Saturday, June 4, 2016

Art Colony Nurse

By Jane Converse, ©1969

It was all so simple … in the beginning. Handsome young Dr. Larry Rhodes wanted a capable nurse; Eileen Bonham, R.N., had all the qualifications. Eileen wanted romance with marital possibilities; Larry had all the qualifications. Simple. Storybook perfect … until the day Eileen discovered the Bohemian art colony on the California coast and nothing seemed duller than life with a successful, hard-working doctor, nothing more exciting than a free-swinging affair with a flamboyant artist. Suddenly Eileen found herself torn between the man and career she’d always dreamed of—and a thrilling, carefree adventure she’d never dared to imagine.


“Nobody bothered to warn me you were beautiful.”
Eileen Bonham has taken a break from nursing in Los Angeles to spend a few weeks at her parents’ house in northern California, though her parents keep hoping she’ll stay for good. There are no good job prospects to keep her there, however, until local GP Dr. Larry Rhodes advertises for an office nurse. On the interview, she finds him hunky but a bit somber for her taste. Nonetheless she takes the job—well, after she learns Dr. Rhodes is single. After weeks at work, though, she becomes increasingly disenchanted, busy and interesting though the job may be, because Larry hasn’t asked her out yet.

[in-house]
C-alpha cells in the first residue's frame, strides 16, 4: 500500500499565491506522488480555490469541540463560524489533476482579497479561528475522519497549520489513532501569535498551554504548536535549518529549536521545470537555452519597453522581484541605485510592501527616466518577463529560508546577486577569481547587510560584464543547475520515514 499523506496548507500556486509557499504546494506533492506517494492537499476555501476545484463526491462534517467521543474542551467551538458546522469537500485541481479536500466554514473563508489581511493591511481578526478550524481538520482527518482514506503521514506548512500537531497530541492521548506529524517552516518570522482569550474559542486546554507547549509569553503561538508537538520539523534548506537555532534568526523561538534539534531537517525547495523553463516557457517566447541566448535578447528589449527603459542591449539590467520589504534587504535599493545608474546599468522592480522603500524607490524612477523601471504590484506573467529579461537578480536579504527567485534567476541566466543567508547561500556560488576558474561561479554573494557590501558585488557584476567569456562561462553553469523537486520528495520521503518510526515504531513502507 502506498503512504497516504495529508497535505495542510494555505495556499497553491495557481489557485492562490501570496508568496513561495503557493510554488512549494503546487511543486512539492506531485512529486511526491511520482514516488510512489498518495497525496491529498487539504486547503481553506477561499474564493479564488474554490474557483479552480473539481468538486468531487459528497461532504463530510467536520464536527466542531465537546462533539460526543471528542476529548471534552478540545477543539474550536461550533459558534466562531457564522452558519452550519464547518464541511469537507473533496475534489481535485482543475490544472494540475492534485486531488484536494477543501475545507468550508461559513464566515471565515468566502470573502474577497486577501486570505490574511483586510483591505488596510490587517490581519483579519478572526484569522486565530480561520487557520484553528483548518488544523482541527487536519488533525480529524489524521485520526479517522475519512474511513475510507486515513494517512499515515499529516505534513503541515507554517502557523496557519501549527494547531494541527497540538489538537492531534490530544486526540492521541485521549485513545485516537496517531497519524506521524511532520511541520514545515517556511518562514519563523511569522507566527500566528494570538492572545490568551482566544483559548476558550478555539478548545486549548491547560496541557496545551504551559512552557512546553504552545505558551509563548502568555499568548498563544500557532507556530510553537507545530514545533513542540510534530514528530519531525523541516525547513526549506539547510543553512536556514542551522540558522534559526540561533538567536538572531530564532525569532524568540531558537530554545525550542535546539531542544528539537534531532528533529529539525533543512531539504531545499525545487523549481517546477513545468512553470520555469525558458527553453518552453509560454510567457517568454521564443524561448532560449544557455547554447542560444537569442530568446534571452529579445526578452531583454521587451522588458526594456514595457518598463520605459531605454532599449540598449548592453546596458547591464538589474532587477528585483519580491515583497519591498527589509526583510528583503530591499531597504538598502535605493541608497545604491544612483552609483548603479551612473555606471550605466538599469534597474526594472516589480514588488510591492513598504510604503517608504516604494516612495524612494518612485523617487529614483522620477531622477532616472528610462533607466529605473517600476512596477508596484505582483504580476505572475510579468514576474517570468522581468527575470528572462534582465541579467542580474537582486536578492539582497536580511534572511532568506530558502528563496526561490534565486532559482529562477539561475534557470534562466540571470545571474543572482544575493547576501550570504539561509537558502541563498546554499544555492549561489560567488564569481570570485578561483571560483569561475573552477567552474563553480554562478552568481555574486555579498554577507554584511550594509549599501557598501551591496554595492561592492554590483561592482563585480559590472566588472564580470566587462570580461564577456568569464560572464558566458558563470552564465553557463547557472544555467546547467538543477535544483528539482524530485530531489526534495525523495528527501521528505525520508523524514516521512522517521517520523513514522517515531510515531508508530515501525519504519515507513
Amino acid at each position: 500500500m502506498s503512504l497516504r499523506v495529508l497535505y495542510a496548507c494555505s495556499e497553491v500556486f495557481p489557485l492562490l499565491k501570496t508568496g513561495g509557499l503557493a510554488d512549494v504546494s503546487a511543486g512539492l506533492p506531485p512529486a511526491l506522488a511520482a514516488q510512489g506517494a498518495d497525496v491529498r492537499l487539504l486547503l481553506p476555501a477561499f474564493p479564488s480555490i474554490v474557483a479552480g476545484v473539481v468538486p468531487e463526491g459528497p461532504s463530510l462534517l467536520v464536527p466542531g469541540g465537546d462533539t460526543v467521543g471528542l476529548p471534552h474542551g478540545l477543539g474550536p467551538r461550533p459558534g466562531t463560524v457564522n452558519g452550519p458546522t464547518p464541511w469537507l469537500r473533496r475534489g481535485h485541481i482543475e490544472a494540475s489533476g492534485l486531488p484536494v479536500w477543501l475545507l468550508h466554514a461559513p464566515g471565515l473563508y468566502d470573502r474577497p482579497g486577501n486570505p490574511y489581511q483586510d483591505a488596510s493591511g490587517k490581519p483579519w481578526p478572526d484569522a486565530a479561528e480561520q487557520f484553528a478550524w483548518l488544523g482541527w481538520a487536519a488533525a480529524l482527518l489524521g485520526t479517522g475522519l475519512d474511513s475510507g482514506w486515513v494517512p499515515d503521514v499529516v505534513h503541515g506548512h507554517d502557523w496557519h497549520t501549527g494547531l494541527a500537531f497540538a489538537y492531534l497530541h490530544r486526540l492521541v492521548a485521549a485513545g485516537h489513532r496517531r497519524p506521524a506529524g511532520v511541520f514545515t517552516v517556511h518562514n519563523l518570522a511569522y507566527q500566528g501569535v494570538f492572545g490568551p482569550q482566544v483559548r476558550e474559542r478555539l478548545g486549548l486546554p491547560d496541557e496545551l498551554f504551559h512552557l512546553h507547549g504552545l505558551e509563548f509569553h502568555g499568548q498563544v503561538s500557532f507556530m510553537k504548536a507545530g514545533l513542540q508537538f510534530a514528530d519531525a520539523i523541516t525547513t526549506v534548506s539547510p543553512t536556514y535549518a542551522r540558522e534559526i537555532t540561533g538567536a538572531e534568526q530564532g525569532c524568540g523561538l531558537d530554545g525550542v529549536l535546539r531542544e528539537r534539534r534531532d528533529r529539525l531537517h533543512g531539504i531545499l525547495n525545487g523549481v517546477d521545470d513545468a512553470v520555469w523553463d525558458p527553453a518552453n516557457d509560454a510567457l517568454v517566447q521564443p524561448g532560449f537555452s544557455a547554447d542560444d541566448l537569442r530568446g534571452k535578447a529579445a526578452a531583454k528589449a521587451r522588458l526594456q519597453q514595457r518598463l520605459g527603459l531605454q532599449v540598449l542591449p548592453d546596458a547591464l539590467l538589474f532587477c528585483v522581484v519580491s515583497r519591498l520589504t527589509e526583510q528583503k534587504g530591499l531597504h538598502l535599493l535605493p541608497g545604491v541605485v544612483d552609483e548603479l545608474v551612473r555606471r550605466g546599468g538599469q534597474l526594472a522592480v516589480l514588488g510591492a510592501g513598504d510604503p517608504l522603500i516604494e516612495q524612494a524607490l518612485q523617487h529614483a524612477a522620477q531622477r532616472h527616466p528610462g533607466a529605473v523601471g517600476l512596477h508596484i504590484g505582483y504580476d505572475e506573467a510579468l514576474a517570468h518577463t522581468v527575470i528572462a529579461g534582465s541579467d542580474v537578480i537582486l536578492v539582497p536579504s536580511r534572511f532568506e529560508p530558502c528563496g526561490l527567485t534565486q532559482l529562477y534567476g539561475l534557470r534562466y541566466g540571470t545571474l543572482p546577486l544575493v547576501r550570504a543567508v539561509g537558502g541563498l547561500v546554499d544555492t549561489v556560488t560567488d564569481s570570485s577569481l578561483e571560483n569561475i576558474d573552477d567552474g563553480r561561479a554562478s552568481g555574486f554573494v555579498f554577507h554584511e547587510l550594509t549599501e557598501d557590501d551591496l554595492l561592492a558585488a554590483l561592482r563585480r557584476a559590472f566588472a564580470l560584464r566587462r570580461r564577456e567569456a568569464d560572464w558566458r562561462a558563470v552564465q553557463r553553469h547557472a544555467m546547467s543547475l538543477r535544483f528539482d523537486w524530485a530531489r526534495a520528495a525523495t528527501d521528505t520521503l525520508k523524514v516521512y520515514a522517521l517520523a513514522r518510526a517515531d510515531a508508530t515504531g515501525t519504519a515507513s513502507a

In addition, she soon sees a side of him that she doesn’t particularly care for, when a family of hippies brings in their young son, who has fallen from a tree. Dr. Rhodes, disgusted with the young parents’ lifestyle, terrifies them by painting a horrific description of the lockjaw that will almost certainly ensue, he says, if young Tad Shearer hasn’t gotten his vaccinations. After a few calls to the boy’s pediatrician, it’s found that he’s up to date, but man! What a bummer! Eileen is not impressed with Larry’s deliberate cruelty to the parents, and when they do go out to dinner for the first time, they get into a heated discussion about whether the Shearers have any right to have children, since they are not financially stable and live in an art colony of dubious reputation and plumbing. The date, needless to say, is a fiasco, and Eileen decides that Larry is a rigid square who thinks that only an orderly life is worth living.

Curiously, however, Eileen, chides herself for having “fallen in love with a man whose basic thinking was so at odds with her own,” and she continues to believe that she loves him, even though through many of the ensuing pages it is quite clear that she doesn’t like him one bit. She’s hoping that “some restricting bonds inside him would break, he would sweep her into his arms, and she would reach to the warm, relaxed core of a human being named Larry Rhodes who had only been pretending he was made of wood.” It seems imprudent to wait around hoping that someone you dislike will suddenly change into someone you do like, but maybe that’s just me.